For instance, an employee with the proper security clearance can look up medical information on the patients he is treating, but he can also look up ex-girlfriends, neighbors and anyone else his security clearance allows him to access. Because of such abuse, many information systems professionals run random system checks to see which employees are accessing records and for what reasons. However, it is not feasible to think that every employee can be monitored all of the time. Health care informatics make a patient's medical information accessible to anyone that might need it, but they also make it vulnerable to prying eyes that don't.
Even worse, information that is on a computer system may be vulnerable to access by outside parties that were never intended to access the system, like "hackers" for instance. Such people could perform mass identity thefts, since social security numbers and even credit card numbers are often stored in health care information systems. This would result in unimaginable losses for patients, as well pose a huge liability for the health care provider. Some people worry that security precautions have not been able to keep up with the speedy evolution of health care informatics, and this may be a valid concern. If an entire information system was crippled or destroyed by such a hostile attack - or even by an act of nature, like a flood or tornado - and the back-up systems for the data were not preserved, an entire healthcare network could lose countless patients' medical records, possibly putting the lives of some patients at risk or even causing possible deaths due to treatment errors. The shift from filing paper charts on patients to digitally storing medical records has definite advantages, but such technology certainly comes with a serious set of security risks.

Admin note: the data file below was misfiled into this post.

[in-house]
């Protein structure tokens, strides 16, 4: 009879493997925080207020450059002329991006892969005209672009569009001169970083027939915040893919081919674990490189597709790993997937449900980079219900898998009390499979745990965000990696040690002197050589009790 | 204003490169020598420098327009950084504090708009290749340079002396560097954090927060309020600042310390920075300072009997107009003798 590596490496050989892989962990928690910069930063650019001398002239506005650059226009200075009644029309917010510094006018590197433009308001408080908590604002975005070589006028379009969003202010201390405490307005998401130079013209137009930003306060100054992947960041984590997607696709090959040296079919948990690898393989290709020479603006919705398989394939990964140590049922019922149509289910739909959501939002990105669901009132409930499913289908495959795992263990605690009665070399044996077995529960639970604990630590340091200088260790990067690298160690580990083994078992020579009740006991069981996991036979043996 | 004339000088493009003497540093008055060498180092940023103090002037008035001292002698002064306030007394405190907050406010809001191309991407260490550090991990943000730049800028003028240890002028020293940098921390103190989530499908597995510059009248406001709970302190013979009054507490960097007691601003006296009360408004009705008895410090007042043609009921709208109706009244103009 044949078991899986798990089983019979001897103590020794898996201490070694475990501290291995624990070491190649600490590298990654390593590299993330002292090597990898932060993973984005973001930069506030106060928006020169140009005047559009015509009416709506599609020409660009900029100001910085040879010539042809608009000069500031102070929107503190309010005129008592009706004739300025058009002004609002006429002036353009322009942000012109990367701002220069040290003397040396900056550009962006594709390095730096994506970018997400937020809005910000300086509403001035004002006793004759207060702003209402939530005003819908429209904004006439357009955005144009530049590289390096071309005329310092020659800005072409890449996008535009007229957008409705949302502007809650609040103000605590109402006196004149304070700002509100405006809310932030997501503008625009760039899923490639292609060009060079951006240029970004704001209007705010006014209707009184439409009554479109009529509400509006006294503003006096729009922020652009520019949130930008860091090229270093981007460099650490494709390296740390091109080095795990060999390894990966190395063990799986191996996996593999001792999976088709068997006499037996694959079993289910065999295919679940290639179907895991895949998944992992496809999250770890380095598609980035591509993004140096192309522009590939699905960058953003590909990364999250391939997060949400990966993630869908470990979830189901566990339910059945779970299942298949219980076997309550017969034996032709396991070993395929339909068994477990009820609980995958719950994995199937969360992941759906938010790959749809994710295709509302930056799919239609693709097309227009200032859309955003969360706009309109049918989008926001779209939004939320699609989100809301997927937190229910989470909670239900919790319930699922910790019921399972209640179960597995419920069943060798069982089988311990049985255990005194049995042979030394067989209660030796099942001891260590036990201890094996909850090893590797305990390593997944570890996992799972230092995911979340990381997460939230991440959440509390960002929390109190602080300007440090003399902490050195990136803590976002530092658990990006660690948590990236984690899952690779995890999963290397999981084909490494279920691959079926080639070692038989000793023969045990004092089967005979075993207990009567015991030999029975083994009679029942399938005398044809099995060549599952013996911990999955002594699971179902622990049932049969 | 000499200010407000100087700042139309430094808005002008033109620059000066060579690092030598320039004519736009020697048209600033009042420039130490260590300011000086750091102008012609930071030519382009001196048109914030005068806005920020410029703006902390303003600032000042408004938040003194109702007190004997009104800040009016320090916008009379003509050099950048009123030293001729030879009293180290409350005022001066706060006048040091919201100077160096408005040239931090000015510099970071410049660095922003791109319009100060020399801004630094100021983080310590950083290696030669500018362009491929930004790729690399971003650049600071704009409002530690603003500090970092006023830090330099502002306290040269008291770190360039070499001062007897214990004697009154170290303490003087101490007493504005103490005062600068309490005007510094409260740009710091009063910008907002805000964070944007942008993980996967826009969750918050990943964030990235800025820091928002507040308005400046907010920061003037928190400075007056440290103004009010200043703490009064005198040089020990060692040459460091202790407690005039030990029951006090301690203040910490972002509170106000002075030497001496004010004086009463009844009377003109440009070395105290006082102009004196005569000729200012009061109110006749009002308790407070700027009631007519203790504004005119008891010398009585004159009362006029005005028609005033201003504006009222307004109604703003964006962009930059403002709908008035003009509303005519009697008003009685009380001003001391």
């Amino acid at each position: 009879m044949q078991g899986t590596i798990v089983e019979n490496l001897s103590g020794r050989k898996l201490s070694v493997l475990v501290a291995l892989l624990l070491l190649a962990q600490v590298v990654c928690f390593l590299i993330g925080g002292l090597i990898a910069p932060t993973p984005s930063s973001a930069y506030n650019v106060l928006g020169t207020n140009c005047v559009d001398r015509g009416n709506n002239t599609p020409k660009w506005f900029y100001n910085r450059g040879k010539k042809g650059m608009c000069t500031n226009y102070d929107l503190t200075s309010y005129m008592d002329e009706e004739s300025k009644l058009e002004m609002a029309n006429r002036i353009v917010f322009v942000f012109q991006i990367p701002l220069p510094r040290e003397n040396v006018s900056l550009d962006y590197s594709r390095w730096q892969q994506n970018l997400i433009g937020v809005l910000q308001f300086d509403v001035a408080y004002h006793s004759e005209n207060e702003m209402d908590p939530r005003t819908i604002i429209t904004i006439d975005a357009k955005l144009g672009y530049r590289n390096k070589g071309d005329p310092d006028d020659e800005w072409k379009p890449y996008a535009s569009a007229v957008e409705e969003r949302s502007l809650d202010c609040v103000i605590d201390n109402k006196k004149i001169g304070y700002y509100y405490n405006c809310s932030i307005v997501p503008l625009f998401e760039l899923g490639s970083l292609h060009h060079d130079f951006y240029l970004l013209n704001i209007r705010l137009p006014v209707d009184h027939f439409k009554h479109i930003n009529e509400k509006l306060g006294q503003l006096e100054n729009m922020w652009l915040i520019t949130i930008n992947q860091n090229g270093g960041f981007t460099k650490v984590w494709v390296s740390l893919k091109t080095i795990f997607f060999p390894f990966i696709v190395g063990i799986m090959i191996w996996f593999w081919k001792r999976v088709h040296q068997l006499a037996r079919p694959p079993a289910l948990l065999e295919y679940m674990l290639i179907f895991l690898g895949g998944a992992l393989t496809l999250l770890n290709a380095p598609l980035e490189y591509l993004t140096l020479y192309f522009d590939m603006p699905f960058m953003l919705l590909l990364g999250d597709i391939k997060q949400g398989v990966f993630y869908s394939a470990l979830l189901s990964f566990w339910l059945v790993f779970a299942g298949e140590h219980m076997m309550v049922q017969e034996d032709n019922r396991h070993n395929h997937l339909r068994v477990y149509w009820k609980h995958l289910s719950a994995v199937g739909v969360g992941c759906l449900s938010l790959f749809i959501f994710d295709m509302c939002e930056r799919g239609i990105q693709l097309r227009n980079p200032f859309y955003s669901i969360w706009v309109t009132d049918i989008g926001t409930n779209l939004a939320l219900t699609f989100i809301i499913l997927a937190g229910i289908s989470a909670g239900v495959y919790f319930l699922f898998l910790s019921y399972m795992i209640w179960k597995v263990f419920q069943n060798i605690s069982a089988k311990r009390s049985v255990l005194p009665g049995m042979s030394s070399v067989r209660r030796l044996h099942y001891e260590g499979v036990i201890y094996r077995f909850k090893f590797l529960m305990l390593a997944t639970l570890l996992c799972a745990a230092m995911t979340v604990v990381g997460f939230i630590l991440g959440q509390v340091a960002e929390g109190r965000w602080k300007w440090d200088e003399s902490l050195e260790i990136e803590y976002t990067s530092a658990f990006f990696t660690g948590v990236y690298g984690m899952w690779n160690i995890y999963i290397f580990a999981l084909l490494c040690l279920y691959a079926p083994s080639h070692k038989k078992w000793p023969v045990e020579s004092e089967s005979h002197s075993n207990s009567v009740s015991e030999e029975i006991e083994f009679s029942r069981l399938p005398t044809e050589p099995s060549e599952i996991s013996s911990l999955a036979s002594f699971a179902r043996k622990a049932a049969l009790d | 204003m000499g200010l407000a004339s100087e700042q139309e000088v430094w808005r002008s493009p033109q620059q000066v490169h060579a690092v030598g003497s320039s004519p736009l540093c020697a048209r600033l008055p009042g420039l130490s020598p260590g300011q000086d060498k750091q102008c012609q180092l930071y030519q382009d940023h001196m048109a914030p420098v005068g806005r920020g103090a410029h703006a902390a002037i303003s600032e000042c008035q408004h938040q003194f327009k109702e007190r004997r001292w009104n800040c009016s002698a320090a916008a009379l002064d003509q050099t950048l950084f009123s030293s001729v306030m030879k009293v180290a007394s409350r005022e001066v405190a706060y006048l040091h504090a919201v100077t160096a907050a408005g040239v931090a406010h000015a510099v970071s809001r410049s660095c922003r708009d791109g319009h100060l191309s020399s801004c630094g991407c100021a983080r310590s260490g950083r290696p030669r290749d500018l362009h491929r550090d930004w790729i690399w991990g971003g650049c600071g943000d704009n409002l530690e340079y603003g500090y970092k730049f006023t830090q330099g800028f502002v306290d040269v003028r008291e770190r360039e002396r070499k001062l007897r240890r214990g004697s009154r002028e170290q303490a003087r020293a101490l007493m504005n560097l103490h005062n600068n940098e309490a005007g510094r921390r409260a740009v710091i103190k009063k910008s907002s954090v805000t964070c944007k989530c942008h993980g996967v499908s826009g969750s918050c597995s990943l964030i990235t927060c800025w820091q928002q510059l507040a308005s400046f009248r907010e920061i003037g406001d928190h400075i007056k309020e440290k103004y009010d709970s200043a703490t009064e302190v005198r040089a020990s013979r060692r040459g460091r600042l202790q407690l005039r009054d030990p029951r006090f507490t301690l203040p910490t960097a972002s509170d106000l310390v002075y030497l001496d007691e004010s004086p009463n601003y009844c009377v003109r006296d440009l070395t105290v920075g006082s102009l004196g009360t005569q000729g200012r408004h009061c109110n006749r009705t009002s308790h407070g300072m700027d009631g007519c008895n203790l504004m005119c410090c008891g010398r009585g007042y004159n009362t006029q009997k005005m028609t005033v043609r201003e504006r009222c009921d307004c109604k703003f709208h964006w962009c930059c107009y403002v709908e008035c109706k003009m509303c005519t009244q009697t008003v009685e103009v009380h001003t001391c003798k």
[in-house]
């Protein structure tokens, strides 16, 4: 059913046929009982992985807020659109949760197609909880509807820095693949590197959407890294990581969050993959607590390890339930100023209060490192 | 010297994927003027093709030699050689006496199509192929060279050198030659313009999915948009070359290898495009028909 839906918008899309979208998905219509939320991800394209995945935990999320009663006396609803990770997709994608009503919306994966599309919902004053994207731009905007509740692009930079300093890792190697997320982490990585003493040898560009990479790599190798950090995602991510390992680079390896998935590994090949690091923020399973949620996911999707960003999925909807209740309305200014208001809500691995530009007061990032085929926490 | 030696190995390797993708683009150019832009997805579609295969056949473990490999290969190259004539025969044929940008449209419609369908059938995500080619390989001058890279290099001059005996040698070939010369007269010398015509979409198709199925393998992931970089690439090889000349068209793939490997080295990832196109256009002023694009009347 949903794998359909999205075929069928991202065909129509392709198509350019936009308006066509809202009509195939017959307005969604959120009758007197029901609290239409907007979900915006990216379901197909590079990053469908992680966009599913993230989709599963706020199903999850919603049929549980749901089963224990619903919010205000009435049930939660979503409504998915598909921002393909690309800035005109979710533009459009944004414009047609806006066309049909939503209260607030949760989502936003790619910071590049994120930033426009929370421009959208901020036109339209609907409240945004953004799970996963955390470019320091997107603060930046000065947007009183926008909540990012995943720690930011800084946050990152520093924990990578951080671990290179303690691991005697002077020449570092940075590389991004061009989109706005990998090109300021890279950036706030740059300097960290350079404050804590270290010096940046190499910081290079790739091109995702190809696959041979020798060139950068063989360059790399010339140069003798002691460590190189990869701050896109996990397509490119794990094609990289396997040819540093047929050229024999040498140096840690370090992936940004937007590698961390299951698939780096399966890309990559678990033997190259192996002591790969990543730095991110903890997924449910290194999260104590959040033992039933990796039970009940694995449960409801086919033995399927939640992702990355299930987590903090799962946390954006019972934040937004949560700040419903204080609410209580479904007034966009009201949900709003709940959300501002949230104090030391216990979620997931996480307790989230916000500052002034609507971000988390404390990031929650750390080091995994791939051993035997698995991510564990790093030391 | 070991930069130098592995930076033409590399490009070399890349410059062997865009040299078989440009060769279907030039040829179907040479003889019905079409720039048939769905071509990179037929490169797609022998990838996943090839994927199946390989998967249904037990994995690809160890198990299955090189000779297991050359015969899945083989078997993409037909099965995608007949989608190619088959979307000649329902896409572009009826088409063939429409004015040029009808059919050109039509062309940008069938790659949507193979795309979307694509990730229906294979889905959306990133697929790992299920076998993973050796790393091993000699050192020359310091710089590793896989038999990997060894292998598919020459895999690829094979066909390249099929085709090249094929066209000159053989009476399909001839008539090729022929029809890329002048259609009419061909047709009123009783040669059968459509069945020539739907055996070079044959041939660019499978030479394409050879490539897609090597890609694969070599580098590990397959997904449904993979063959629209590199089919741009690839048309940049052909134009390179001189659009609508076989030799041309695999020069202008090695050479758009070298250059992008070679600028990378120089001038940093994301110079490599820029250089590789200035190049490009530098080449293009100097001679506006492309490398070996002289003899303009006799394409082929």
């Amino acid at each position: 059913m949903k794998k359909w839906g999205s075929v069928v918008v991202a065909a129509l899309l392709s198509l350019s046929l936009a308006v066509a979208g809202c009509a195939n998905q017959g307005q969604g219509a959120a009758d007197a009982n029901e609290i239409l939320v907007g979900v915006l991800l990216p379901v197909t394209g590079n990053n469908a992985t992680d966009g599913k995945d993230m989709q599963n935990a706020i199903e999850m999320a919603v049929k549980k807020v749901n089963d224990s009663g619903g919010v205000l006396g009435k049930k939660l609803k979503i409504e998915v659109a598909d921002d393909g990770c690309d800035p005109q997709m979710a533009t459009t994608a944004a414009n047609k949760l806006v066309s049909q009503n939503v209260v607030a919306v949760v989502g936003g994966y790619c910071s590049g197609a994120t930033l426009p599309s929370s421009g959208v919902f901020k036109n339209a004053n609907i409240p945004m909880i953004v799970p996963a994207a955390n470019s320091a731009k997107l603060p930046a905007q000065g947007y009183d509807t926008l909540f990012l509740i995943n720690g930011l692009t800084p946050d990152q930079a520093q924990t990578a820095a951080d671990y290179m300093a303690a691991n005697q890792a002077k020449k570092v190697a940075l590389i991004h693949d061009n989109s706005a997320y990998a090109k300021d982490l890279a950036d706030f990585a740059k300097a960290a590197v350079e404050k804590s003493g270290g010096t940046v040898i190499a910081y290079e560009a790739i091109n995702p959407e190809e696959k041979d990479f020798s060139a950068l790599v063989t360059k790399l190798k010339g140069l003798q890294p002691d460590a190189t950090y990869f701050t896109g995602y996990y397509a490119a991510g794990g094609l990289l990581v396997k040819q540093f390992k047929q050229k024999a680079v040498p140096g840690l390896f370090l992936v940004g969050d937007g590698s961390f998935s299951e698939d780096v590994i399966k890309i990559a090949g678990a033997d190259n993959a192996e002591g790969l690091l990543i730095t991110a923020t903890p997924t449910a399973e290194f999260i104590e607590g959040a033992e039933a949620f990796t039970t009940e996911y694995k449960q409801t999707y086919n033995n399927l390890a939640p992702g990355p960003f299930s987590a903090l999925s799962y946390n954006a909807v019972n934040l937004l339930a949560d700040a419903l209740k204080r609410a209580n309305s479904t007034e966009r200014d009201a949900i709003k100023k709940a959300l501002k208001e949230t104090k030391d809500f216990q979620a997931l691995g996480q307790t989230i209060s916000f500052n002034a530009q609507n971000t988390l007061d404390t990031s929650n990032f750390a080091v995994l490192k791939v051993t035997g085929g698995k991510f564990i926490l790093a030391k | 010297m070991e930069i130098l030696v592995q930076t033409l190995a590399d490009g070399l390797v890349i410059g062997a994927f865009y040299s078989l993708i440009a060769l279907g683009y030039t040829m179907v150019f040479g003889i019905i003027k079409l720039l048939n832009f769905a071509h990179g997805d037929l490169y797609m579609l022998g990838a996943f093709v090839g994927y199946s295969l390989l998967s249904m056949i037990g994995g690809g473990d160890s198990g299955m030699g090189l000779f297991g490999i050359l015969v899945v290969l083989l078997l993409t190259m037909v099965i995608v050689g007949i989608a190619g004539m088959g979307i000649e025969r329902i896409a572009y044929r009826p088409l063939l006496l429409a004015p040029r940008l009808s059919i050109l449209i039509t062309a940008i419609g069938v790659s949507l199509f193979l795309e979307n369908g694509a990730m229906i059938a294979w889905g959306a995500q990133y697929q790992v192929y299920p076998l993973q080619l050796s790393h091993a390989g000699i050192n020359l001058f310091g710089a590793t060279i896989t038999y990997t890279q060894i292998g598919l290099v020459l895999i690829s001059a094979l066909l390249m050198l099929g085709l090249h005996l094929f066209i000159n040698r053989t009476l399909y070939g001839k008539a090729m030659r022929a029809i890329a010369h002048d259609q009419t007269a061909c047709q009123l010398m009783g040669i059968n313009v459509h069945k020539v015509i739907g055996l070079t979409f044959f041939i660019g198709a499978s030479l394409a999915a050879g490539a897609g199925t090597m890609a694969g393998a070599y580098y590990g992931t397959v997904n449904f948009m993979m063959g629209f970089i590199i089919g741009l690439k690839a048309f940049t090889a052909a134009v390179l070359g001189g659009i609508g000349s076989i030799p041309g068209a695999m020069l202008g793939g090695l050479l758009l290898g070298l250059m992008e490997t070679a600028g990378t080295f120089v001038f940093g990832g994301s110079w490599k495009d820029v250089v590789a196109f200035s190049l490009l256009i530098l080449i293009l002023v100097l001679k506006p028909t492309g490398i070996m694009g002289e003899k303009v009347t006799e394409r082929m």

As with many modern medical topics, the subject of the ethical use of medical records is under great scrutiny. Should private insurance companies be allowed to use medical records to deny coverage to people who are too old Should life insurance be denied to people with genetic disadvantages, like maternal cancers or paternal hypertension Medical research questions also come into the debate. Is it fair to collect data and research from medical records without the consent of the patients For instance, can you look at the rate of blindness of patients with diabetes at a certain hospital without informing the patients or their families New technological advances are even making it possible to enter a patient's symptoms and allow a computer program to suggest a diagnosis. Many health care providers think this is a wonderful new technology that will assist doctors in caring for their patients, but many others think it will become a crutch that will prevent physicians from properly practicing the art of medicine.
When should computers be used to compile information Who should access this information How vulnerable does technology make medicine All of these questions about health care informatics will need to be answered as the field evolves.
2. The Health Insurance Portability and Accountability Act of 1996, also known as HIPAA, is an act issued by the United States government that attempts to define the relationship between a patient's right to confidentiality and the need for medical